Thursday, 21 July 2011
Fire in Babylon 
West Indies during the 70’s and 80’s dominated cricket like rarely any team has in not just cricket but team-sports in general. The team was led by the imperturbable Clive Lloyd and boasted of some great batsmen, led by the imperious Sir Viv Richards. But at the heart of the team lied its battery of some of the most devastating fast-bowlers the game has seen - Malcolm Marshall, Joel Garner, Michael Holding, Andy Roberts et al. Thus Fire in Babylon, which chronicles the rise of this all-conquering side, is a goldmine for any cricket aficionado; but, like any good documentary, it has managed to be much more than that. The documentary has covered a slew of socio-political topics, including the likes of how a group of small island-countries (Jamaica, Antigua & Barbuda, Trinidad & Tobago, etc.), despite their different cultural backgrounds, had a commonality in the form of the severe oppression faced by their forefathers. Thus, when their juggernaut begun, it transcended the confines of the sport and became something far bigger than just victories on the field. The film comprises of a number of impassioned interviews, and has been regularly punctuated by fine reggae tracks. Though the film could have done with a few more match footages, but that for me was just a minor glitch in this otherwise well-researched and very well made film on one of the most incredible success stories of modern sports.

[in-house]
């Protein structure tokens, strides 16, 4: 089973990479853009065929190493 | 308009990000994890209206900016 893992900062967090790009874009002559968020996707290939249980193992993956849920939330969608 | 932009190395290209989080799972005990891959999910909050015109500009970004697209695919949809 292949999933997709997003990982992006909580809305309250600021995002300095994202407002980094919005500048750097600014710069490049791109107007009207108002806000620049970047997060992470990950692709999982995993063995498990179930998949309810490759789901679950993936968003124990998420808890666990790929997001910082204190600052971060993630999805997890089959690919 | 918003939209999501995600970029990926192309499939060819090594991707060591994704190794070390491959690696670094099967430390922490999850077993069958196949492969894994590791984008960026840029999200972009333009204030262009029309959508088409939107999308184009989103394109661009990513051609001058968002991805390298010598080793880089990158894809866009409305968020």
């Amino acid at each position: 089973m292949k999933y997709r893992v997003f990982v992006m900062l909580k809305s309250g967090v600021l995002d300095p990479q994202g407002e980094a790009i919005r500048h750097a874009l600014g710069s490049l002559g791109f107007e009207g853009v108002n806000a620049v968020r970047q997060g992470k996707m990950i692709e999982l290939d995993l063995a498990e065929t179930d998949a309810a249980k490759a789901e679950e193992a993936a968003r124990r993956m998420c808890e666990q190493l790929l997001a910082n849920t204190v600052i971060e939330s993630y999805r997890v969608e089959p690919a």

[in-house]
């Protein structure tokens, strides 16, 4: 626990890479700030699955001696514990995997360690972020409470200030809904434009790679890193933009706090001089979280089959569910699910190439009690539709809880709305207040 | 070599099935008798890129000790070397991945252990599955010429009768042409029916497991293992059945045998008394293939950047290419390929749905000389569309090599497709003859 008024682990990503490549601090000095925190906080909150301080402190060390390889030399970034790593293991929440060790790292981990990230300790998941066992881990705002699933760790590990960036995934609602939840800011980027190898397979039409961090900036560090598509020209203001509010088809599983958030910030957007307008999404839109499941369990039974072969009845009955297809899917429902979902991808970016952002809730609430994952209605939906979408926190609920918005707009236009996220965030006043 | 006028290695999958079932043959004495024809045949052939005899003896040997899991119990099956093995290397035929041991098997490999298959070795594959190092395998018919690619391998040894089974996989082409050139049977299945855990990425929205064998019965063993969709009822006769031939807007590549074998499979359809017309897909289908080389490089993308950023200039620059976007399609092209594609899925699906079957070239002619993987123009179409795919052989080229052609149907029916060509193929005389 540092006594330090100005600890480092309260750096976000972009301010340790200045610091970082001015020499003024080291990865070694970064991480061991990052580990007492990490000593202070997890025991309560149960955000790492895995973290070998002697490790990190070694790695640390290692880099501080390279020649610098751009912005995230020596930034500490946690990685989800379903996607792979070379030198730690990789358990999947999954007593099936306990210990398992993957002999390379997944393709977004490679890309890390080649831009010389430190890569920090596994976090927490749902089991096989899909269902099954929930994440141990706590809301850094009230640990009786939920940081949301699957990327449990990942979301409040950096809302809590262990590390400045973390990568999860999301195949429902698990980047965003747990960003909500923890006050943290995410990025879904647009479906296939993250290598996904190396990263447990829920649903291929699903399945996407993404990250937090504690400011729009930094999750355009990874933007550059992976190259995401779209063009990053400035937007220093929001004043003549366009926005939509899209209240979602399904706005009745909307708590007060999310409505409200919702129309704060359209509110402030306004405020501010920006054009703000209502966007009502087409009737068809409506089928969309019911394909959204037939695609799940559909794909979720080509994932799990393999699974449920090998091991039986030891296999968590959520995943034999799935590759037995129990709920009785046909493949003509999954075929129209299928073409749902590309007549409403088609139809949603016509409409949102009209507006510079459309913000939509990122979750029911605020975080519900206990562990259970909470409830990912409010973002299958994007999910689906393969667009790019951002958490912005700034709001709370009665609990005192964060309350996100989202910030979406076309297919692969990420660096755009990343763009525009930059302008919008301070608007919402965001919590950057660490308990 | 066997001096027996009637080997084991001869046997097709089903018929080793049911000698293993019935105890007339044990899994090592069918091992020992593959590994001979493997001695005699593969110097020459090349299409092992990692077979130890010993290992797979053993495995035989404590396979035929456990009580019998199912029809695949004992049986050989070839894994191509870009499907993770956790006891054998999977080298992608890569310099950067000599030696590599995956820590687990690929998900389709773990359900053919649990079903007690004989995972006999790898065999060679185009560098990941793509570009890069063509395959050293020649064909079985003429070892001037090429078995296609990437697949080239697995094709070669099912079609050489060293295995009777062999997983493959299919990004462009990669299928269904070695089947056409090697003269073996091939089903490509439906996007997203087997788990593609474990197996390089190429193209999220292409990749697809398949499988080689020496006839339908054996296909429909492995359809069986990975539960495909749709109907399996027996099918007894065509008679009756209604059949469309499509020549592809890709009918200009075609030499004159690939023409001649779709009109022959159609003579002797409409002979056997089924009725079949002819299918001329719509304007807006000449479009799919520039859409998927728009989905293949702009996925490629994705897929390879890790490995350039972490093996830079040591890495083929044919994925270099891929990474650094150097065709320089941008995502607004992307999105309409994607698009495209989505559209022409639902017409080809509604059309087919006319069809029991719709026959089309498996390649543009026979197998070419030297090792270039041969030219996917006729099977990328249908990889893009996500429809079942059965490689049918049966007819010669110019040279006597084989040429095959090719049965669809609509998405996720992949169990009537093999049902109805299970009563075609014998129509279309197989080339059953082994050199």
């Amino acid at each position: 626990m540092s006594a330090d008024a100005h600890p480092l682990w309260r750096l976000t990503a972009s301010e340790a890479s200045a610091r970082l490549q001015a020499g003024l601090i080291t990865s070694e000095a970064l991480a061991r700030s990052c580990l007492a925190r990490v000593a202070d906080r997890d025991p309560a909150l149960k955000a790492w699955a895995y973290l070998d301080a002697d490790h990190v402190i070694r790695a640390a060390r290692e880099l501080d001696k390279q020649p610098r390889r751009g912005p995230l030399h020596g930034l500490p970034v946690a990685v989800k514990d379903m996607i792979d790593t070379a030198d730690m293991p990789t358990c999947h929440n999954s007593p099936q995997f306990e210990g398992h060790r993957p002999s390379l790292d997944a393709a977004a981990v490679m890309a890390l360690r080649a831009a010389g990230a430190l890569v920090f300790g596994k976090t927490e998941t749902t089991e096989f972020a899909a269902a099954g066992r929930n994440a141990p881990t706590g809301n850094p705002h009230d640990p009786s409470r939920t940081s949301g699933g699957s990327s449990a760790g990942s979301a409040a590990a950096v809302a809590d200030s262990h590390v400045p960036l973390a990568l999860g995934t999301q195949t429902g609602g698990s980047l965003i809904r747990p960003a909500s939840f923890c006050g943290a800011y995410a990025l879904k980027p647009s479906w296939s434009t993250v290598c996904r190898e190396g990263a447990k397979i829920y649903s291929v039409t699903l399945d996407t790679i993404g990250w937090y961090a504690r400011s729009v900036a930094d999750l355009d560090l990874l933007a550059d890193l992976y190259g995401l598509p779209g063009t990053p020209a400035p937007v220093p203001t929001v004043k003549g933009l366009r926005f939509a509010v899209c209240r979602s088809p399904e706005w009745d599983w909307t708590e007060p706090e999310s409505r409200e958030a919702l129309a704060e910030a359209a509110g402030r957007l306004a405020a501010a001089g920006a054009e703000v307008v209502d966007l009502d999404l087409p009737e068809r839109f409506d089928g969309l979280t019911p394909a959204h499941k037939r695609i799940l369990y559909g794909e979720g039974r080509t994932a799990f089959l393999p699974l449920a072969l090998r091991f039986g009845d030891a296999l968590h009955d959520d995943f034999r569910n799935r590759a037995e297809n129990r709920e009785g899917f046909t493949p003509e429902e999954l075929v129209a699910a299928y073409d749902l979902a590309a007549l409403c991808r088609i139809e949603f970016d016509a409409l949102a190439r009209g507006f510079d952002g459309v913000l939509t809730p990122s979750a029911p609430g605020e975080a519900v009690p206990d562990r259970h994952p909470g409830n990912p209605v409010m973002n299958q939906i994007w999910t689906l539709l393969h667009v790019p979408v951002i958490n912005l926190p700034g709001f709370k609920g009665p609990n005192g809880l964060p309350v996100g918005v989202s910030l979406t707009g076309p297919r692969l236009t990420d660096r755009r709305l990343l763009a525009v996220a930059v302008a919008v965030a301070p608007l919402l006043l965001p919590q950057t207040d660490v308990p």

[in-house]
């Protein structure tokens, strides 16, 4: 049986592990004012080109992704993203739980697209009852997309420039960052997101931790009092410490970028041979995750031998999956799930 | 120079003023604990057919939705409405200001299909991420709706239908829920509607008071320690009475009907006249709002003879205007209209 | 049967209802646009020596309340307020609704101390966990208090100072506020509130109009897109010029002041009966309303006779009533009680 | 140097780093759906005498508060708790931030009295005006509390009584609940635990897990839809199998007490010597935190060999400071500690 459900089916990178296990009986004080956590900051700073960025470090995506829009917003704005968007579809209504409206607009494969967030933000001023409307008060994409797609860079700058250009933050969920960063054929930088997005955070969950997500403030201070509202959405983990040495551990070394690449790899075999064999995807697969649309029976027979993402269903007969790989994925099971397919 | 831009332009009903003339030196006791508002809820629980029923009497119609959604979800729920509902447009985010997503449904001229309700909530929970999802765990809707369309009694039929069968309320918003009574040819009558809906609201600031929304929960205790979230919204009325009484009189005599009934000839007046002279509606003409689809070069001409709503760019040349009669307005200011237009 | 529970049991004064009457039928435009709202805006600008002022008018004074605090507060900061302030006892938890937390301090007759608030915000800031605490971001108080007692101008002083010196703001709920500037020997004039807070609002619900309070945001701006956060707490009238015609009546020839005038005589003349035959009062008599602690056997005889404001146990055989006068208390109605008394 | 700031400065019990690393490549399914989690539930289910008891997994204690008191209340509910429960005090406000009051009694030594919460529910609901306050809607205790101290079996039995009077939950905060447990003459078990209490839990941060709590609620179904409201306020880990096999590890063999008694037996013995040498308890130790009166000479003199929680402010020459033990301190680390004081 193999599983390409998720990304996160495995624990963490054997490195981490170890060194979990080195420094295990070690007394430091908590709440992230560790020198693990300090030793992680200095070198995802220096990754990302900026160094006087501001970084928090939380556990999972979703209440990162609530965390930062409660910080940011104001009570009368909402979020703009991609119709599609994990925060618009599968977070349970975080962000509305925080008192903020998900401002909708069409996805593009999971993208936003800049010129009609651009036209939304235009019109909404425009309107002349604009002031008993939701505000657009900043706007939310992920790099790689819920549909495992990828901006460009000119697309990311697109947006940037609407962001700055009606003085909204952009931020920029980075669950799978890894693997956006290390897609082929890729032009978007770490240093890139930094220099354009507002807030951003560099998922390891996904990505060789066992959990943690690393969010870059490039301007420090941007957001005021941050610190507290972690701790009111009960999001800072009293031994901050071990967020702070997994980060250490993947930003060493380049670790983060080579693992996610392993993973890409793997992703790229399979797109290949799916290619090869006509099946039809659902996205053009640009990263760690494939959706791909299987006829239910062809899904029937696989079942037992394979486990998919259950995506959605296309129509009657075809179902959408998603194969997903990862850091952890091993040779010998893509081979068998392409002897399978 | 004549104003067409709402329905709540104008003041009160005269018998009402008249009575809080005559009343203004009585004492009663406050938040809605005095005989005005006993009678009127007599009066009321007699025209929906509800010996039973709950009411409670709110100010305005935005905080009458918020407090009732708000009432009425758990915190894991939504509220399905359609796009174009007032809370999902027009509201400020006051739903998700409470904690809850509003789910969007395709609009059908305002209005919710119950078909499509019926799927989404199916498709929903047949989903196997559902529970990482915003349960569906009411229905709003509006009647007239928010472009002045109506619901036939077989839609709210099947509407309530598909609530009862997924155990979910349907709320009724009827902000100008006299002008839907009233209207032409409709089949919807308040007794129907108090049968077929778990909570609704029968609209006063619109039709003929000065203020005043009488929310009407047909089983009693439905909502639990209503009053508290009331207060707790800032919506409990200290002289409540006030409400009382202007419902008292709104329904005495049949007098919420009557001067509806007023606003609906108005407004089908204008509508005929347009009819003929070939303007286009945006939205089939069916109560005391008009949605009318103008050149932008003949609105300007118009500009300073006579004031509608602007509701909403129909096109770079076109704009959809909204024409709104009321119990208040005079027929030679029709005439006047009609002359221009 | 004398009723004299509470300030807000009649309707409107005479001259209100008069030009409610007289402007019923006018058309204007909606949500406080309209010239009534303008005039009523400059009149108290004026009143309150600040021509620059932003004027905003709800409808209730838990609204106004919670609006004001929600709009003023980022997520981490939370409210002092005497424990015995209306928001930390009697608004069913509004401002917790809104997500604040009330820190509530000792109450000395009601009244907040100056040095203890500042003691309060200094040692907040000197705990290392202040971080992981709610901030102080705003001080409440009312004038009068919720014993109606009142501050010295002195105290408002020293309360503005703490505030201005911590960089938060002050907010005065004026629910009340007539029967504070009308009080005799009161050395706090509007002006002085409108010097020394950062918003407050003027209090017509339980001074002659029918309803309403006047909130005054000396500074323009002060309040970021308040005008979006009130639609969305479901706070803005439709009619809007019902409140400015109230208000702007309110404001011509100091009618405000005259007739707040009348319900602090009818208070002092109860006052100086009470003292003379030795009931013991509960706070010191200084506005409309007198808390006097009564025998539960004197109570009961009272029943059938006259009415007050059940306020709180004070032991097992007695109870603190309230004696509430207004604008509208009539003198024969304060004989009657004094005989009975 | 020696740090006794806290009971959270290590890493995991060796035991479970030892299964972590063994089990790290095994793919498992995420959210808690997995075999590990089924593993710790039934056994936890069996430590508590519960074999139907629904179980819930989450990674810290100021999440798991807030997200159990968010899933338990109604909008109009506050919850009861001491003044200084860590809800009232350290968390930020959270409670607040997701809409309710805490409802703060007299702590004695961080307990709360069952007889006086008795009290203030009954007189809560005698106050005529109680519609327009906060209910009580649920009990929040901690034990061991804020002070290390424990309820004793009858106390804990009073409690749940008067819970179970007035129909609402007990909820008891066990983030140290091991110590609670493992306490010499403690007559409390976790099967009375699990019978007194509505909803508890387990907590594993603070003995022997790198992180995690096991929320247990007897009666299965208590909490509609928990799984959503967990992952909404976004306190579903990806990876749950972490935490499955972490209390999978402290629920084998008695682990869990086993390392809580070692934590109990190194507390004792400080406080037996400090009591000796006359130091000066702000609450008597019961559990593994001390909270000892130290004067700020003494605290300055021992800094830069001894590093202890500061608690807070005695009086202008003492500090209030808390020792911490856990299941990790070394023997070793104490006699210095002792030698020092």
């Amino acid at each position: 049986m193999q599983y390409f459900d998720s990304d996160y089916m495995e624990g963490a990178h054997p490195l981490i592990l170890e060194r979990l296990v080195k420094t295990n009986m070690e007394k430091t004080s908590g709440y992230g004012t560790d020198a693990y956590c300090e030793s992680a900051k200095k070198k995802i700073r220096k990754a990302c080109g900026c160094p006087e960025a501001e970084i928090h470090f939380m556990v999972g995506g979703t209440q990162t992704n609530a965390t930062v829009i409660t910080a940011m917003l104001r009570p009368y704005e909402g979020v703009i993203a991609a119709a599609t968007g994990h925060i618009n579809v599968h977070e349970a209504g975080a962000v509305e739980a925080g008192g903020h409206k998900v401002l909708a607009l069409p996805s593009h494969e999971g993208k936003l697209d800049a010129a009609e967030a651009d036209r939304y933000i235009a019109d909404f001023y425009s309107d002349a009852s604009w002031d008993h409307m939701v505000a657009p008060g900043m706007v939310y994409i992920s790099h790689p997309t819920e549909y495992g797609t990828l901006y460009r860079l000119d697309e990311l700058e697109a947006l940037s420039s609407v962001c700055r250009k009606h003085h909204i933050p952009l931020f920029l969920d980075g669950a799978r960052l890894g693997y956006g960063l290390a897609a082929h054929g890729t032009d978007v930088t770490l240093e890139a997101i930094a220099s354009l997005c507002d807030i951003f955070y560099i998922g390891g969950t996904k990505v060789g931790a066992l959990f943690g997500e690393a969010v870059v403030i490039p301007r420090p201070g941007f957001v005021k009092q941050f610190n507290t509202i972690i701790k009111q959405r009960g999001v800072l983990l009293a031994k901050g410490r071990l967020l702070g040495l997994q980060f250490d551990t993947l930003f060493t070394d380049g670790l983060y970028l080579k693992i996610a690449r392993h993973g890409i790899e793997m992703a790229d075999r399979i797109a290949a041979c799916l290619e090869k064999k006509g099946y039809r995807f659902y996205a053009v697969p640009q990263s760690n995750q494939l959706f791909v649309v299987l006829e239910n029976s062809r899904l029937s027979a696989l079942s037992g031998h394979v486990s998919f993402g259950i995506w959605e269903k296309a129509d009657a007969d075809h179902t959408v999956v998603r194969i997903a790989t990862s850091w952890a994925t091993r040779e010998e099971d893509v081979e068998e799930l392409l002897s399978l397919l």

Director: Stevan Riley
Genre: Documentary/Sport Documentary